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Israeli army tells Palestinians to evacuate parts of Rafah ahead of an expected assault

JERUSALEM — The Israeli army on Monday ordered tens of thousands of people in the southern city of Rafah in the Gaza Strip to begin evacuating, signaling that a long-promised ground invasion could be imminent.

The announcement complicated last-ditch efforts by international mediators, including the director of the CIA, to broker a cease-fire. Hamas and Qatar, a key mediator, have warned that an invasion of Rafah could derail the talks.

Israel has described Rafah as the last significant Hamas stronghold after seven months of war, and its leaders have repeatedly said they need to carry out a ground invasion to defeat the Islamic militant group.

Lt. Col. Nadav Shoshani, an army spokesman, said some 100,000 people were being ordered to move to a nearby Israel-declared humanitarian zone called Muwasi. He said Israel was preparing a “limited scope operation” and would not say whether this was the beginning of a broader invasion of the city. But last October following the unprecedented Oct. 7 attack on southern Israel by Hamas, Israel did not formally announce the launch of a ground invasion that continues to this day.

The move comes a day after Hamas militants carried out a deadly rocket attack from the Rafah area that killed three Israeli soldiers.

Shoshani said Israel published a map of the evacuation area, and that orders were being issued through air-dropped leaflets, text messages and radio broadcasts. He said Israel has expanded humanitarian aid into Muwasi, including field hospitals, tents, food and water.

Israel’s army said on the social platform X it would act with “extreme force” against militants, and urged the population to evacuate immediately for their safety.

Israel’s plan to invade Rafah has raised global alarm because of the potential for harm to more than a million Palestinian civilians sheltering there.

About 1.4 million Palestinians — more than half of Gaza’s population — are jammed into the town and its surroundings. Most of them fled their homes elsewhere in the territory to escape Israel’s onslaught and now face another wrenching move, or the danger of facing the brunt of a new assault. They live in densely packed tent camps, overflowing U.N. shelters or crowded apartments, and are dependent on international aid for food, with sanitation systems and medical facilities infrastructure crippled.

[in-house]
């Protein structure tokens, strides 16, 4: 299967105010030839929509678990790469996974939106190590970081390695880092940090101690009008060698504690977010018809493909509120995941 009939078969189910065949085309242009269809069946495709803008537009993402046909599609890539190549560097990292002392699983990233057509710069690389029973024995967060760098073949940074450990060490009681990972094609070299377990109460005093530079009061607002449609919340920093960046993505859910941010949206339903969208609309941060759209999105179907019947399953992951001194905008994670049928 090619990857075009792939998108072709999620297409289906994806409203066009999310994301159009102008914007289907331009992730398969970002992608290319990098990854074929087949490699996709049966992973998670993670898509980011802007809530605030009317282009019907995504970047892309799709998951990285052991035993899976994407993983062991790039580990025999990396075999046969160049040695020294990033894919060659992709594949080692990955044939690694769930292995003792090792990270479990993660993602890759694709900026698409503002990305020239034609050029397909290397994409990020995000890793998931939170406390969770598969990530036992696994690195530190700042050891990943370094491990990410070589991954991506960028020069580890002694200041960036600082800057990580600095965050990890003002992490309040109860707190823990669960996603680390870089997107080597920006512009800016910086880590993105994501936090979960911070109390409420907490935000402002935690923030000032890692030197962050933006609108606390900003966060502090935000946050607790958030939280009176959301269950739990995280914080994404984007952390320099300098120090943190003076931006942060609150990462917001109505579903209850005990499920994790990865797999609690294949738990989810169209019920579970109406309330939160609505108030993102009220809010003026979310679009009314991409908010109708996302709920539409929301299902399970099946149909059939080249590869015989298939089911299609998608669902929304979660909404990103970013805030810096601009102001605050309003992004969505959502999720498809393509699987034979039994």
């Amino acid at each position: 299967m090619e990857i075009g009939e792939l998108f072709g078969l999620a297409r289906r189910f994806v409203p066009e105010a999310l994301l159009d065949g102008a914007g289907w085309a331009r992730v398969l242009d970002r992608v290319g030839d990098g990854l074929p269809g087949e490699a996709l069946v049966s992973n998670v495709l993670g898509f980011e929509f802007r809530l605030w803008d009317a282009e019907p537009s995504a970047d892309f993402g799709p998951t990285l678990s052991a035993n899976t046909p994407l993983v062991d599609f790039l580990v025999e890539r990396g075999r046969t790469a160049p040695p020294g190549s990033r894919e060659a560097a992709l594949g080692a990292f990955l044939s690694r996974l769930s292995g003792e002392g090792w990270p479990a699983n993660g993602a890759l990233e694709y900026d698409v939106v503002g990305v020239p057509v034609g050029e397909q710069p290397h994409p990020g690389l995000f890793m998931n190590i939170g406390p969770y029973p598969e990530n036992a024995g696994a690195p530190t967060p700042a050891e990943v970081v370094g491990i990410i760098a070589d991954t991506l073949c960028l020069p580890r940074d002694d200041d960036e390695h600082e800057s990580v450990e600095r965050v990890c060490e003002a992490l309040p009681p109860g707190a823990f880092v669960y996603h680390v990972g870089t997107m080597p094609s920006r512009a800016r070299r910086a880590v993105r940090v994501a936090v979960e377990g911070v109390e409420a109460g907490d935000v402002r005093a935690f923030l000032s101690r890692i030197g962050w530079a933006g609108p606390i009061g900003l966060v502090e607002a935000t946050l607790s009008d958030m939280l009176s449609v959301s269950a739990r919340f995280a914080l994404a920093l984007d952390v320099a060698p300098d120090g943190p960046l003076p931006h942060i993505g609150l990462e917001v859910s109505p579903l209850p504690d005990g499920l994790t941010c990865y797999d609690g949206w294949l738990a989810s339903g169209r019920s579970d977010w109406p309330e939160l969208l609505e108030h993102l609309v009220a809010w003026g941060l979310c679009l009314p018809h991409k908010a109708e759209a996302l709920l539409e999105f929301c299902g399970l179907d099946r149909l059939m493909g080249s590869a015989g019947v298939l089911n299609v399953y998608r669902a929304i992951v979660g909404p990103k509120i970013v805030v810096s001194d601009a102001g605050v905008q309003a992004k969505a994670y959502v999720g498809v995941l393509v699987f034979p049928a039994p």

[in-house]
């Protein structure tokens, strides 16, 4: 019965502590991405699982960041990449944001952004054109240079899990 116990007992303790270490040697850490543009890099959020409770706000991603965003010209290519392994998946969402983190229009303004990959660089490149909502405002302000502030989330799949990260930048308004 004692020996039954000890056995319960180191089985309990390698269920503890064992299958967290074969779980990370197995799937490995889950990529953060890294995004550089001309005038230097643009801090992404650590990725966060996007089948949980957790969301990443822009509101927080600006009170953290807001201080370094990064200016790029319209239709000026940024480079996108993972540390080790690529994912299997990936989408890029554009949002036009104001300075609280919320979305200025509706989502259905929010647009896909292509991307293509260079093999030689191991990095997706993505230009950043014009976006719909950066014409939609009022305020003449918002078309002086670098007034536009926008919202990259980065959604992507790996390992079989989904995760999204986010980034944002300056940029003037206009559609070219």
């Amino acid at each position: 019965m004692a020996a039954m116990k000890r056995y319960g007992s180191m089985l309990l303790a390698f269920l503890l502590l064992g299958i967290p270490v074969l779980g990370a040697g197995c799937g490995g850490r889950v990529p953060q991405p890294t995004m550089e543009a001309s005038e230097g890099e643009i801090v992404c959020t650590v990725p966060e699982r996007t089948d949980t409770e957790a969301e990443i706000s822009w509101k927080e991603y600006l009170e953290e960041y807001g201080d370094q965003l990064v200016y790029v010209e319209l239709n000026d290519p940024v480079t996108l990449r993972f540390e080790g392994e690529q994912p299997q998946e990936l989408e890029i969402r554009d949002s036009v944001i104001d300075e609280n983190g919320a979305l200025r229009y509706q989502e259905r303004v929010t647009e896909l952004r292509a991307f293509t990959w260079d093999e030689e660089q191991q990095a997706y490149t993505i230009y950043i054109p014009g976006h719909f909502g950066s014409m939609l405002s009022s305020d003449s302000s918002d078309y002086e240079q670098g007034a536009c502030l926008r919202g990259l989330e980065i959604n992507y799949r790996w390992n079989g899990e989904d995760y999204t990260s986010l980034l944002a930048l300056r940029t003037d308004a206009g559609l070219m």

The U.N. agency that has helped millions of Palestinians in Gaza and the West Bank for decade, known as UNRWA, warned Monday of devastating consequences of a Rafah offensive, including more civilian suffering and deaths. The agency said it would not leave but stay in Rafah as long as possible to continue providing lifesaving assistance.

The United States, Israel’s closest ally, has repeatedly urged Israel not to carry out the invasion, saying it does not have a credible plan to protect civilians.

But even as the U.S., Egypt and Qatar have pushed for a cease-fire agreement, Prime Minister Benjamin Netanyahu repeated last week that the military would move on the town “with or without a deal” to achieve its goal of destroying the Hamas militant group.

On Monday, Netanyahu accused Hamas of “torpedoing” the hostage deal and not budging from its “extreme demands” while vowing to stop the militants from retaking control of Gaza.

On Sunday, Defense Minister Yoav Gallant claimed Hamas wasn’t serious about a deal and warned of “a powerful operation in the very near future in Rafah.” His comments came after Hamas attacked Israel’s main crossing point Sunday for delivering assistance, killing three soldiers.

Shoshani would not say whether the upcoming Rafah operation is a response to Sunday’s killing. He said the incident would have no effect on the amounts of badly needed aid entering Gaza because other crossing points remain operational.

He wouldn’t comment, however, on U.S. warnings not to invade and wasn’t clear on whether the evacuation was coordinated with Egypt.

Egypt, a strategic partner of Israel, has said that an Israeli military seizure of the Gaza-Egypt border — which is supposed to be demilitarized — or any move to push Palestinians into Egypt would threaten its four-decade-old peace agreement with Israel.

In Rafah, people received flyers Monday morning in Arabic detailing which neighborhood blocks needed to leave and where humanitarian zones had expanded to. The flyers said that aid services would spread from Deir al Balah in the north to the center of Khan Younis city in the middle of the Gaza Strip.

Palestinians in Rafah said people gathered to discuss their options after receiving the flyers. Most said they did not want to move alone and preferred to travel in groups.

“So many people here are displaced and now they have to move again, but no one will stay here it’s not safe,” Nidal Alzaanin told The Associated Press by phone.

Alzaanin, a father of five, works for an international aid group and was displaced to Rafah from Beit Hanoun in the north at the start of the war.

He said people are concerned since Israeli troops shot at Palestinians as they moved during previous evacuation orders.

Alzaanin said he has packed his documents and bags but will wait 24 hours to see what others do before relocating. He said he has a friend in Khan Younis whom he hopes can pitch a tent for his family.

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